Aliceinwonderland ~ Yes and no. We've had our hands full recently. Nothing to be concerned about; just regular life adjustments. Hopefully, in the end, it will be a big bonus. Anyway, as long as you are enjoying our "friend" I'm happy. If you don't hear much from me in the next few days don't worry--I've just got my hands full. I'll be back blogging before you probably notice I'm absent. I just don't want anyone to worry. See you in a few days!! Namaste, Comrades!!

ChicagoMatt 8 years 11 weeks ago
#17

You'll never believe this, but I'm not a shill. I just thought I was adding to the debate. It's not much of a debate if it's just the same handful of people agreeing with each other.

But, I can see I'm not wanted. Plus the fact that one of you are looking for me in real life is kind of creepy.

So good luck to you all. And I mean that sincerely. I really did enjoy my time here.

I'll delete my account as soon as I figure out how.

ChicagoMatt 8 years 11 weeks ago
#18

(comment deleted)

Aliceinwonderland's picture
Aliceinwonderland 8 years 11 weeks ago
#19

Thanks for the notice, Marc. Here's hoping that whatever it is will be a big bonus if not cause for celebration.

I'm still chuckling over your "USDA BS" from that other thread. Guess Matt's cover's been blown, eh? HAH! Thanks for doing the honors... By the way, I wonder whose payroll these shills are attached to. What comes to mind are litters of piglets, sucking off the tits of Big Oil, Big Pharma, Corporate Agriculture (the farmers from hell)... oh if only I was a cartoonist!! (SIGH) - AIW

Palindromedary's picture
Palindromedary 8 years 11 weeks ago
#20

;-}

Aliceinwonderland's picture
Aliceinwonderland 8 years 11 weeks ago
#21

Gee Matt, how come you have to bail just when things start heating up! Yeah I suppose we give conservatives a pretty hard time here... just goes with the territory when they post on a progressive forum like this.

We might appear to be a "handful of people agreeing with each other", at least on the surface. But anyone inclined to dig a little deeper into this stuff would see that is hardly the case. We've had our share of disagreements among the regulars here. To be truthful, I often envy those fascists for being so in lockstep! If we progressives could become even half that unified, we'd be much more effective as a political force. I've heard it said many times that any attempt to unify us on the left would be like trying to herd cats. That has more than a ring of truth to it, I'd say.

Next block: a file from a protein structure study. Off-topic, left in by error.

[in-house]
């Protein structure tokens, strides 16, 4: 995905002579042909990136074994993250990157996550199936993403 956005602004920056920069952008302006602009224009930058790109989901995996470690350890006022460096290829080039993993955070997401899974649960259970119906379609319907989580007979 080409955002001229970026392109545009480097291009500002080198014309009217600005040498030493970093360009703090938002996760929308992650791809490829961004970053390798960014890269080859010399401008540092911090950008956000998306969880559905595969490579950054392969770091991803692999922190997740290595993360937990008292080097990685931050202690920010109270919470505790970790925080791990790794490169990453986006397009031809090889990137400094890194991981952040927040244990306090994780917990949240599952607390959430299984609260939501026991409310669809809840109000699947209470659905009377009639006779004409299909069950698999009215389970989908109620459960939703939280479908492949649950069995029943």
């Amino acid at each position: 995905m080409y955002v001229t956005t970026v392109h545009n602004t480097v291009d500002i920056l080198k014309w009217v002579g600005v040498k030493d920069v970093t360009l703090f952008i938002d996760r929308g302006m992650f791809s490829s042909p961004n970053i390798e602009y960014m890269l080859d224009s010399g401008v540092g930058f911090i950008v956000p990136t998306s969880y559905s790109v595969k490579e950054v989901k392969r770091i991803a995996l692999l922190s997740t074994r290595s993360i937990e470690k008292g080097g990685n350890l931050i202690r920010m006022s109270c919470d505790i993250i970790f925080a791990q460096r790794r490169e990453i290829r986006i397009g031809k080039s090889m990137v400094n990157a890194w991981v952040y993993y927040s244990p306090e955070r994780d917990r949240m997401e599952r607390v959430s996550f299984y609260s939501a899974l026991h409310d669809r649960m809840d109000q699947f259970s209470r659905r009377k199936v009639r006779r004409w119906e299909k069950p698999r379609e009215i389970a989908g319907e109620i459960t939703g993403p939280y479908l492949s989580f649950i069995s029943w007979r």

Anyway Matt, no hard feelings at least from this end. Yeah you pushed my buttons, but that's par for the course. I know we get ornery here, maybe sometimes more than necessary. It's just that we hear the same old conservative talking points all the time: for drowning guvmint in a bathtub, for privatizing everything that once comprised the commons; for "drill baby drill", for "Stand Your Ground", for shit like "Doctor Tiller the baby killer" and so-called "abortion clinics" and "legitimate rape", and the "attack on Christianity" and "politically correct" and "Bomb-bomb Iran" and "corporations are people my friend" (while some humans are tagged as "aliens"! tsk...) and on and on it goes. And I think that many of us have reached the saturation point with that garbage. Because no matter how much you guys constantly complain about "liberal media" and "liberal bias" ad nauseam, actual statistics tell a different story. The airwaves are overwhelming dominated by right wing yahoos like Limbaugh and Beck, along with lesser-known members of that tribe, all beating the corporate fascist drum. It's hard to get away from it because it is everywhere, and we are tired of it. Makes us kinda grumpy. But please understand, it's nothing personal. - Aliceinwonderland

ChicagoMatt 8 years 11 weeks ago
#22

No hard feeling at all. I actually enjoyed the chat, and it did open my eyes a little. Mostly the religious side of it - am I really living my beliefs? On the other hand, it also opened my eyes about progressives. Well, some of them at least.

I emailed the webmaster and asked him or her to delete my account, since there doesn't seem to be any other way to do it.

I wish I could convince you that I'm not a shill. Just a guy who likes good political discourse. (Thanks for the compliment by the way Marc - calling me educated and functional. I tried to put a lot of thought into my posts.) I think I said this before, but the pressure to be articulate when you are a teacher is higher than it is on most people.

If what Palin said about this website only getting about 5,000 hits per day is true, does it even seem worth any company's money to pay some one to come on here and talk to people whose minds are already made up? Or, does it make more sense that I am just bored at work a lot and enjoyed the blog?

What I said in the other thread about the social studies book is true. It's published by Riverside.

I wish there was a blog for educated conversation. All the blogs seem to be extremist views from one end of the spectrum or the other, singles and dating places, or teenagers talking about suicide.